Here, there is no substantiation of the claim that the IDSA denied these requests for participation. Nor is evidence presented that the panel was designed to include only researchers “known to have a bias against the diagnosis and treatment of Lyme disease” (presumably on the basis of Johnson and Stricker’s preferred definition of Lyme disease rather than the definition from the 2000 IDSA guidelines). Nor, for that matter, do Johnson and Stricker cite the papers that present the “evidence of persistent infection or clinical improvement in patients with persistent symptoms of the disease” that the 2006 IDSA panel purportedly ignored.

[...]

I don’t think there’s much disagreement that medical and scientific decisions should not be driven by commercial conflicts of interest. It’s a harder question whether we can tell if someone who has commercial interests that create a potential conflict is in fact driven by those interests (and if so, to what extent).

Since the COI arguments are invalid, they need other goalposts to move. One is laboratory tests. CLD doctors work backwards—they make the diagnosis and then dig around for a test to confirm it. In the case of Lyme disease, when they do not get the result they want, they go to other, more “compliant” labs, or they re-interpret traditional test ranges. This is patently dishonest, and is also just bad medicine.

You lack compassion, Doctor

Those of us who speak out against medical “movements” such as CLD or morgellons syndrome are often accused of lacking compassion (and of far, far worse things). This is a straw man argument meant to distract from the real debate. The real question is not whether or not I or anyone else cares about someone’s suffering; it’s what we do about it. If we respond to someone’s suffering and uncertainty by hitching them to a fake diagnosis using all sorts of byzantine chicanery, that is not compassion. Compassion is acknowledging suffering, giving people accurate information even if it isn’t what they want to hear, and staying involved with their care.

Uncertainty is part of medicine, part of being human in fact. So is suffering. Both can be mitigated, but neither should be treated with lies.

Comments

  1. #1 Stu
    May 27, 2009

    Kooks with news alerts on “Lyme” inbound in 3… 2… 1…

  2. #2 daedalus2u
    May 27, 2009

    There is a fine line between respecting someone, respecting someone’s beliefs and enabling them. I want to always respect the person; I never want to enable them to harm themselves or others.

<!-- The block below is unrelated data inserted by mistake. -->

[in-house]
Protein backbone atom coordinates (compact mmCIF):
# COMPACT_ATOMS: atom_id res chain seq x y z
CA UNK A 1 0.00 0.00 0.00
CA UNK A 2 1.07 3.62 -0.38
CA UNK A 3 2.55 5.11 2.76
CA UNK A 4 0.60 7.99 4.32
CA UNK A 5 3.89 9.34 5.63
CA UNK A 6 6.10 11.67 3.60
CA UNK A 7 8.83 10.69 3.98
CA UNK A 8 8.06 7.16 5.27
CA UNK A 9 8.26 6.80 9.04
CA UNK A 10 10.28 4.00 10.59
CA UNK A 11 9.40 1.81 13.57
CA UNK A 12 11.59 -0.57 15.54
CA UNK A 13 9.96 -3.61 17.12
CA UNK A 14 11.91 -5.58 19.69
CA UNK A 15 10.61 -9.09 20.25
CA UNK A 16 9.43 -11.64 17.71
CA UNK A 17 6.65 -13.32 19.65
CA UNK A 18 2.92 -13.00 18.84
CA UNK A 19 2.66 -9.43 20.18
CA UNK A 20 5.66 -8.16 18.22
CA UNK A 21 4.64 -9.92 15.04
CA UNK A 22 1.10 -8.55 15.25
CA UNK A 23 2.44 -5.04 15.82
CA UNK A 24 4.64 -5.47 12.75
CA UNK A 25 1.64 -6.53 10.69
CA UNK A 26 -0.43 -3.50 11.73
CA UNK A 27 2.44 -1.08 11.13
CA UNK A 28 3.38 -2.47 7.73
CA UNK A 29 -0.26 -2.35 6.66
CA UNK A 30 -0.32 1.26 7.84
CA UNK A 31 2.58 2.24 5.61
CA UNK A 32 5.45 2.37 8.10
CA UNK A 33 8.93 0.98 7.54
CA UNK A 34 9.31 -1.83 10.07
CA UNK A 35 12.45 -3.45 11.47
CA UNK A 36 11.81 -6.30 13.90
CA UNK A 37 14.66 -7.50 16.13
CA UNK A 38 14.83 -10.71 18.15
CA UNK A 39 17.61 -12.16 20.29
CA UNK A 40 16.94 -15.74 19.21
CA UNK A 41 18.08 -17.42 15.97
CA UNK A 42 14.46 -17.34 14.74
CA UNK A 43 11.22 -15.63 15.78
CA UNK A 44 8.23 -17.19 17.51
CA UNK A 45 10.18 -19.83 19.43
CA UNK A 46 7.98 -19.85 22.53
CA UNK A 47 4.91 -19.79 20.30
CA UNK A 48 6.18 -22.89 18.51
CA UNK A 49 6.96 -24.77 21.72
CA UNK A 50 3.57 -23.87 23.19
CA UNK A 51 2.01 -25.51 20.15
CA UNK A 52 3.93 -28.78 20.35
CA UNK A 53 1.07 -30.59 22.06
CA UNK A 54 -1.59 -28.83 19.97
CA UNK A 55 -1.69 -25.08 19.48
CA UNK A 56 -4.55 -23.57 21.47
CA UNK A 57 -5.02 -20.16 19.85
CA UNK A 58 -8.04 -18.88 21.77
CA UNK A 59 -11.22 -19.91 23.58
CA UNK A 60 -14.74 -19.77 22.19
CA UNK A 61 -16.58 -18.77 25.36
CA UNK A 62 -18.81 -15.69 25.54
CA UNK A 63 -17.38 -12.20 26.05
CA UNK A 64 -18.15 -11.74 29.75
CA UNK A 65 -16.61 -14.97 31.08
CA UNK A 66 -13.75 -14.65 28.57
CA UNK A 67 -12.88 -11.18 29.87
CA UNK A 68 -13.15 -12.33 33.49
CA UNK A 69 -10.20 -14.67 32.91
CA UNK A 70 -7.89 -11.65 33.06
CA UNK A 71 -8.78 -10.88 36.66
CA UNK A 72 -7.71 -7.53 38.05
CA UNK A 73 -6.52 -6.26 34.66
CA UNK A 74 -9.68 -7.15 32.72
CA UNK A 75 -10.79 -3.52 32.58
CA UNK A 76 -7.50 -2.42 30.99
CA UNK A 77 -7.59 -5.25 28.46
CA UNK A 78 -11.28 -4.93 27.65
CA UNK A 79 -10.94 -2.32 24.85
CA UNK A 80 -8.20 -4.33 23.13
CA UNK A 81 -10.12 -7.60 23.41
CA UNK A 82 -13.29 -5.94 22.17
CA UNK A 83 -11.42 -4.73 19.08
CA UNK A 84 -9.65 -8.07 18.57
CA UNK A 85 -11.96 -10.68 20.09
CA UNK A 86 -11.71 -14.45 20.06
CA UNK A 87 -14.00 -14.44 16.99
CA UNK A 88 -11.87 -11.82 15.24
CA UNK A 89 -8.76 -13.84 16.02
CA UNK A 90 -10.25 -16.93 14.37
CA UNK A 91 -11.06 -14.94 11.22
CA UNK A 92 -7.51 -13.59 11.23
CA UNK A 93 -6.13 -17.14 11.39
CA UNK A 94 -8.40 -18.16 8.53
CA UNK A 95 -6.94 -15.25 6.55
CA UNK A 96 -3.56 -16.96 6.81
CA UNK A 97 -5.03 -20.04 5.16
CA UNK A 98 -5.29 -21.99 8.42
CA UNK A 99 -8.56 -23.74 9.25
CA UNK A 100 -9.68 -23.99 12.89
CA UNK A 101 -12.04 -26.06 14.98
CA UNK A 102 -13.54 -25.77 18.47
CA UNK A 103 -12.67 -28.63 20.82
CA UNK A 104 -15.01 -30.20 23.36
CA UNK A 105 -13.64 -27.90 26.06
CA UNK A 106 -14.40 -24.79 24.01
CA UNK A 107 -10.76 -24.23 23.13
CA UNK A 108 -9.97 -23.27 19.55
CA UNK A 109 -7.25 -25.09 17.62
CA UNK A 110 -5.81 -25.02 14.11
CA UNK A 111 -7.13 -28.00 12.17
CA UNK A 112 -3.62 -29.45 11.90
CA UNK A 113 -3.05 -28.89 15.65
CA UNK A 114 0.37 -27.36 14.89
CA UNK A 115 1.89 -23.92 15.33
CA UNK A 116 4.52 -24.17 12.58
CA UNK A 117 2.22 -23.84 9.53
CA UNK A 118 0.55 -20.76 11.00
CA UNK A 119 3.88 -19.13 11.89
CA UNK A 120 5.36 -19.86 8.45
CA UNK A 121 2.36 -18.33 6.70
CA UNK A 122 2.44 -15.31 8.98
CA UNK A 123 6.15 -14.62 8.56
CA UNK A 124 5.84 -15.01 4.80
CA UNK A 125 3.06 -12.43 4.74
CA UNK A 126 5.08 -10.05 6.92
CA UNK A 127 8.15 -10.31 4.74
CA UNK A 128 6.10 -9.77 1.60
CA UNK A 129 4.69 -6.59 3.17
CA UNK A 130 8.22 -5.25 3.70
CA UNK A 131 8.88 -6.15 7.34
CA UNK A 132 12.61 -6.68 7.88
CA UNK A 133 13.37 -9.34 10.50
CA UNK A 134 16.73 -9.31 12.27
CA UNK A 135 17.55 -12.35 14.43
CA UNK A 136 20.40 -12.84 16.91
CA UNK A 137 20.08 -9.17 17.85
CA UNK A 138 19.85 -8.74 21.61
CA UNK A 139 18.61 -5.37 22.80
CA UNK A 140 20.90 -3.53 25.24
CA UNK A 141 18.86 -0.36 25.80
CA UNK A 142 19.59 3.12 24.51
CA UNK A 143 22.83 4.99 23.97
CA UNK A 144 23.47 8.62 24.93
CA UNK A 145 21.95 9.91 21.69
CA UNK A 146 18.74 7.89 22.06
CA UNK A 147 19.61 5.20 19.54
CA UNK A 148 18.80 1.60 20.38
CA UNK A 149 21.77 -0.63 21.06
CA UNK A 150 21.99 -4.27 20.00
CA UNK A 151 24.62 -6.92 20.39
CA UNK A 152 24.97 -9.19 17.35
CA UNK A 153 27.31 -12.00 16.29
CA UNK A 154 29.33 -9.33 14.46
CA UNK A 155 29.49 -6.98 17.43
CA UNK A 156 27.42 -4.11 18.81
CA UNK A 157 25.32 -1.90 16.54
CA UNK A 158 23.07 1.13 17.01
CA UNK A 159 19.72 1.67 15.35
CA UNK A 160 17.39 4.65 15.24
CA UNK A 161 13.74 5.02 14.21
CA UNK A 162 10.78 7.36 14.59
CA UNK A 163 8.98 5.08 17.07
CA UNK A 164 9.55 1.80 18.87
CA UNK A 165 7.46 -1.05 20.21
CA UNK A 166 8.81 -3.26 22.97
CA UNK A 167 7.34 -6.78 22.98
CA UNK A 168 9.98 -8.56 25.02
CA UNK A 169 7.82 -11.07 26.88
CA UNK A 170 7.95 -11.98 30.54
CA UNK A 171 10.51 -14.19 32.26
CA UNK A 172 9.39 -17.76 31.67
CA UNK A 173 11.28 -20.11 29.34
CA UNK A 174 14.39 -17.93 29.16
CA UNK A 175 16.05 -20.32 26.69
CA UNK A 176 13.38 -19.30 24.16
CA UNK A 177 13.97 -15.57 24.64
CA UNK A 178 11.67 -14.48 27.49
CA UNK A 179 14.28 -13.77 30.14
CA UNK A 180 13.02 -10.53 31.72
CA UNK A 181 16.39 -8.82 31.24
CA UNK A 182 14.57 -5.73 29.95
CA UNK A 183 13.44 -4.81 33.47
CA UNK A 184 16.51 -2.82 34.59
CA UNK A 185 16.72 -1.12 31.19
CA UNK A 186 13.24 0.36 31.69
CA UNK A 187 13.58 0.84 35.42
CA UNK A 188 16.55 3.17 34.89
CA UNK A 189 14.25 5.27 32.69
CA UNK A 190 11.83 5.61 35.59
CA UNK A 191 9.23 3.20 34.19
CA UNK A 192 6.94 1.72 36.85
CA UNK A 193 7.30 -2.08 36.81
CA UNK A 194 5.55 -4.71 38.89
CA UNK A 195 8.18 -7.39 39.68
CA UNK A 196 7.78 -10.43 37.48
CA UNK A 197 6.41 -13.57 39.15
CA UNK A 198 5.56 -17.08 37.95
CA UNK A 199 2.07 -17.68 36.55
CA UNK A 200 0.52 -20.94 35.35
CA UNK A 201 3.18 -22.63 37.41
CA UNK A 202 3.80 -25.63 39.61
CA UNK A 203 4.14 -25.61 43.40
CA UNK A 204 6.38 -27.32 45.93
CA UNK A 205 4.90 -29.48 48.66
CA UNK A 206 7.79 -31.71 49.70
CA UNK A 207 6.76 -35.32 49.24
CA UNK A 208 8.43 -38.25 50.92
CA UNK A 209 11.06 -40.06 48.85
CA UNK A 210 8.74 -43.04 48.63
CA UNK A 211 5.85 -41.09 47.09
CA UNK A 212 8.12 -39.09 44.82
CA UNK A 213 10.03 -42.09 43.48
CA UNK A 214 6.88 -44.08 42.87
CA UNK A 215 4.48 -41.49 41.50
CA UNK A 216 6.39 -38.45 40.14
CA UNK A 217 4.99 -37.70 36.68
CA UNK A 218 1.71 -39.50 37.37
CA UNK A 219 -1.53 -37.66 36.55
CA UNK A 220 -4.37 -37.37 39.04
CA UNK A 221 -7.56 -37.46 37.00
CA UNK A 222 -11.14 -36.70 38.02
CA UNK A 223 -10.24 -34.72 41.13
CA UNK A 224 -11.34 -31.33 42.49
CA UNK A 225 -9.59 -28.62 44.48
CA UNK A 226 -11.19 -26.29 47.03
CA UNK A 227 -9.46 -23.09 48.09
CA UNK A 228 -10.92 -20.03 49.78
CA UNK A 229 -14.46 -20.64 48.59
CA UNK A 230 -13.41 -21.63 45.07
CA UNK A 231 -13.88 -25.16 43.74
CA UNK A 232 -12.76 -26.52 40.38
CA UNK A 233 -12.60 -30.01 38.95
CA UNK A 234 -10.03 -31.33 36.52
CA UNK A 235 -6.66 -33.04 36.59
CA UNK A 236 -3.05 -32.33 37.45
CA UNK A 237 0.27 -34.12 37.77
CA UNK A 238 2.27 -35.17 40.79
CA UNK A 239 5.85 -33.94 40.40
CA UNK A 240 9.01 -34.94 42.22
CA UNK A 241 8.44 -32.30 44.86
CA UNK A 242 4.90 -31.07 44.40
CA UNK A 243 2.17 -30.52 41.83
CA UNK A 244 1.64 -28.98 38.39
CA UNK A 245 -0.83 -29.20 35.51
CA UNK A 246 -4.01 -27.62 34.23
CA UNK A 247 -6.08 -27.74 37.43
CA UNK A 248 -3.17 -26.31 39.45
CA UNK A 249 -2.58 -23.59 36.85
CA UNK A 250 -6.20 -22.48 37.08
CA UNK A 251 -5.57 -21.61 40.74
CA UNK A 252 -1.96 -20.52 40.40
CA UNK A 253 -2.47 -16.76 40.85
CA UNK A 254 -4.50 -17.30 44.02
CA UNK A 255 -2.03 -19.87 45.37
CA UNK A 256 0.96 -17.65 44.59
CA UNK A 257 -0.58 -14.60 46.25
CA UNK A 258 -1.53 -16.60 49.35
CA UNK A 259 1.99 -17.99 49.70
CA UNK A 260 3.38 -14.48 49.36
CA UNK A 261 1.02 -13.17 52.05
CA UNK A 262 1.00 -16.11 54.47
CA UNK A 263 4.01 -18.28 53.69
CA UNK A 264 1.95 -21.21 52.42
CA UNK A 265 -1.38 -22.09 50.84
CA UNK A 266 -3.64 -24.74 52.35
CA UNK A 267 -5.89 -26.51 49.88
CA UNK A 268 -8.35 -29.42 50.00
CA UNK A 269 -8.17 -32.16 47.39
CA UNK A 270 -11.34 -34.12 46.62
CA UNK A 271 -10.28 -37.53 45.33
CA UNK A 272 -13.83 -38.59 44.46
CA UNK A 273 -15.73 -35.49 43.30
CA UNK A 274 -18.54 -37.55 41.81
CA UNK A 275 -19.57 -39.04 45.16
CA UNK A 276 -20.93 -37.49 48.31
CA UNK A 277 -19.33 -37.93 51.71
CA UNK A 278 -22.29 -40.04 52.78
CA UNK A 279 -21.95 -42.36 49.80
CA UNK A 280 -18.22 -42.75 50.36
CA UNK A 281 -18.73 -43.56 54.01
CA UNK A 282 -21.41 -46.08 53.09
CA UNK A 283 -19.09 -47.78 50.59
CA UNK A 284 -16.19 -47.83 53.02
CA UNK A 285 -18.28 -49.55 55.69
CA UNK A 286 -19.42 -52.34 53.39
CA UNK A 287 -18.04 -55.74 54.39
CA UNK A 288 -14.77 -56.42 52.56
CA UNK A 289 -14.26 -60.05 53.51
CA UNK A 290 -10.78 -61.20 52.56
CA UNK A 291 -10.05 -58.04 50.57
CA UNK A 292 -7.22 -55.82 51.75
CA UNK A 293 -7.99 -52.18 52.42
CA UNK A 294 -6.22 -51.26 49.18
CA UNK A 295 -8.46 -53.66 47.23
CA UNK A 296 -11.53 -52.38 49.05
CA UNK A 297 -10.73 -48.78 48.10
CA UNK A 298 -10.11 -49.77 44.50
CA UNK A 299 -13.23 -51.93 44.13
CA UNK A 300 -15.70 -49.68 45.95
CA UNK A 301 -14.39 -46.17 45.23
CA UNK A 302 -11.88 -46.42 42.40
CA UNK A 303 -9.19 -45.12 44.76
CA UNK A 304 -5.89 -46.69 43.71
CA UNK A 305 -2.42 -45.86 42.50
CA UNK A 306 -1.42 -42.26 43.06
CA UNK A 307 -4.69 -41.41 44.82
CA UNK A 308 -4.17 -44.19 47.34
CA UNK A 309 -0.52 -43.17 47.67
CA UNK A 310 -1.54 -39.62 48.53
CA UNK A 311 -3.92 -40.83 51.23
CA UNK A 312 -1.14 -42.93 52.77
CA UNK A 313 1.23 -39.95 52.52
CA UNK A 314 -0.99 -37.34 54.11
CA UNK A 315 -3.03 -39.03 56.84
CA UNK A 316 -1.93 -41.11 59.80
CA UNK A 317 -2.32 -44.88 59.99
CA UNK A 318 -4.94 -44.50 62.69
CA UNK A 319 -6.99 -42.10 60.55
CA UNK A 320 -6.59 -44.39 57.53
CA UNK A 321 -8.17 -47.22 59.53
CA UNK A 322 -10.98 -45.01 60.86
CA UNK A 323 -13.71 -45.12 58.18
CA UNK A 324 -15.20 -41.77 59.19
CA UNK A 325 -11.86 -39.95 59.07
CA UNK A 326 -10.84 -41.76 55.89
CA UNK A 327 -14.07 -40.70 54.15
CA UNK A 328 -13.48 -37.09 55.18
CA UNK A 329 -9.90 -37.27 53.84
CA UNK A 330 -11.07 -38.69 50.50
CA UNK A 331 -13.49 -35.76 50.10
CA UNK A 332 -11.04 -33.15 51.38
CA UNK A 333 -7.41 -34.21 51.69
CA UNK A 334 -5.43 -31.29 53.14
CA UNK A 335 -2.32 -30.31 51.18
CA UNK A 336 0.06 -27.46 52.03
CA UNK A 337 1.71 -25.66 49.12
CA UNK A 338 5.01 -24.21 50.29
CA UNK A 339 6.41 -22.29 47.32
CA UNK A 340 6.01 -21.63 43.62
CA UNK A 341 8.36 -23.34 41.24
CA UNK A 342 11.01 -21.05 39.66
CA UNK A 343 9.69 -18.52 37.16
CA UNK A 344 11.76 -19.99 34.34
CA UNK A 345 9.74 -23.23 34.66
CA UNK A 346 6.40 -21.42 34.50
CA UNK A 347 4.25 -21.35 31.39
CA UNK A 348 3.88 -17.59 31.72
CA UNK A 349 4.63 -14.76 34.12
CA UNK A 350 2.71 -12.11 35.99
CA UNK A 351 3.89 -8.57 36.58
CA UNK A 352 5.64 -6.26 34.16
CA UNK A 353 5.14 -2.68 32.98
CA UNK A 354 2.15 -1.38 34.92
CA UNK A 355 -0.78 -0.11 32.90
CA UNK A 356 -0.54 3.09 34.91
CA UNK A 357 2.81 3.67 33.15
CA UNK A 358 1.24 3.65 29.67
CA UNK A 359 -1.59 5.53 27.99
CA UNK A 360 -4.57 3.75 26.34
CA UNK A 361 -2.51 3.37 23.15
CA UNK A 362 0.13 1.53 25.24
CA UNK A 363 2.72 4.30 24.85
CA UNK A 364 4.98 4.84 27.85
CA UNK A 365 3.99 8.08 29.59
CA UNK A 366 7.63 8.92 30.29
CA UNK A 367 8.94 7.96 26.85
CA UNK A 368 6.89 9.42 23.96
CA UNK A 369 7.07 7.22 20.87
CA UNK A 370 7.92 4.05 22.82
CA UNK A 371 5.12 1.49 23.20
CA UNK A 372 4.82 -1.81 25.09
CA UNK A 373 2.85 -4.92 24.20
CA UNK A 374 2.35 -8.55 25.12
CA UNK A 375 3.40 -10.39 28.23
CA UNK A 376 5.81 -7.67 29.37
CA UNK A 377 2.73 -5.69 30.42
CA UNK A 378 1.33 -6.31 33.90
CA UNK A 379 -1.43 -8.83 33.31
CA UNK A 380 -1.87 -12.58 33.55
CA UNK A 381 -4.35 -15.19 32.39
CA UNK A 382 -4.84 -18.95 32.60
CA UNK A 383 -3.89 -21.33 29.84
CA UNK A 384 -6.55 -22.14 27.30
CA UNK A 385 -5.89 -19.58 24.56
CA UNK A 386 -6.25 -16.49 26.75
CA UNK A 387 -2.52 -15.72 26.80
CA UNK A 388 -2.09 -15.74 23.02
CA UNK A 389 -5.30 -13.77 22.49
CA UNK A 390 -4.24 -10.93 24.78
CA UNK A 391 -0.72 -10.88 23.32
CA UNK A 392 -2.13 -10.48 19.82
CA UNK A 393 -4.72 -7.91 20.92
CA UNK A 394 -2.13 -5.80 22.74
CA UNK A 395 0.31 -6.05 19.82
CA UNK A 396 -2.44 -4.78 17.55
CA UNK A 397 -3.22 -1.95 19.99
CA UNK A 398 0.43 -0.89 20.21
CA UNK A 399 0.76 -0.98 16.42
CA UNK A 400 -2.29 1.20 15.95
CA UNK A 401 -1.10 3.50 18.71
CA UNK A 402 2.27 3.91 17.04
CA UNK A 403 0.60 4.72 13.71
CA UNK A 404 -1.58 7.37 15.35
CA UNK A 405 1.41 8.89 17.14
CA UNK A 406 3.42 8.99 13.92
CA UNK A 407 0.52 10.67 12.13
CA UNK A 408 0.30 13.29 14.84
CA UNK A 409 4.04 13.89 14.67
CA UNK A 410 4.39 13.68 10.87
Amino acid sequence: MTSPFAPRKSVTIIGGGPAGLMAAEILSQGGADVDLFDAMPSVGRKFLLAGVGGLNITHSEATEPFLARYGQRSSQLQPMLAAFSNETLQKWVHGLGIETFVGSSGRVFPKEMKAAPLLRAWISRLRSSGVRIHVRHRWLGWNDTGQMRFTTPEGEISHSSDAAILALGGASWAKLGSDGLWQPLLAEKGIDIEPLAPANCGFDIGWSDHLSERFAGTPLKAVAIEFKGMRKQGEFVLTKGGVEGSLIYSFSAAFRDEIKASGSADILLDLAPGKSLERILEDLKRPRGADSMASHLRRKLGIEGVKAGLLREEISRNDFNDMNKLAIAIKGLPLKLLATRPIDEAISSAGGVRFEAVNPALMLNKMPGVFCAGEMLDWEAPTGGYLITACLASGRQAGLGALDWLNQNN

I am reminded about the story about my ex’s grandmother dying of an intestinal blockage because she was a Christian Scientist (I think in her 60’s). Most of the family went and stood around to watch her die (this was long before I knew my ex) knowing exactly what was happening (some couldn’t bear to do so). My ex’s other grandfather was a Jewish surgeon who founded a very large Hospital in a major metropolitan area. His wife had an intestinal blockage, went into surgery had it fixed and lived another 20 years.

    My grandmother’s sister was a Christian Scientist, and in ~1950, was hemorrhaging while receiving Christian Science ministrations. As my grandmother always told the story, “she had no lips”, she was so anemic that there was no color difference between her lips and the rest of her face. My grandmother took her against her will to a hospital, got her blood transfusions, donated blood herself, and she lived another 40 years.

    Protecting people from themselves is the most difficult thing to protect them from. They fight you and may hate you for it even if it saves their life.

  3. #3 daedalus2u
    May 27, 2009

    Just so you know, I can explain over 50 of the symptoms on that laundry list with low nitric oxide. Some of the rest I don’t know enough about the physiology behind them to be sure. Some are (to me) quite characteristic of low NO.

  4. #4 PalMD
    May 27, 2009

    Goes without saying, really. : )

  5. #5 Noadi
    May 28, 2009

    Now that’s a nice list of vague common symptoms mixed with some possibly serious ones. I’ve had over 20 of them at one time or another. It’s a good way to get people to think they have a disease they don’t.

    Of course I have most of the vision ones everyday and have my whole life (thanks genetics!) but that’s beside the point.

  6. #6 msIII
    May 28, 2009

    I somewhat feel bad for these people, for the ones who had actually contracted Lyme disease. Its obvious that at least some of these folks are experiencing real symptoms probably due to neurological damage caused by the spirochete. Many people simply won’t accept the fact that the damage is permanent and that there is little that can be done except coping and perhaps symptomatic treatment. Again, just as in the morgellon’s crowd, I don’t deny that their symptoms are real, they just refuse to accept the answer that scientific medicine provides them.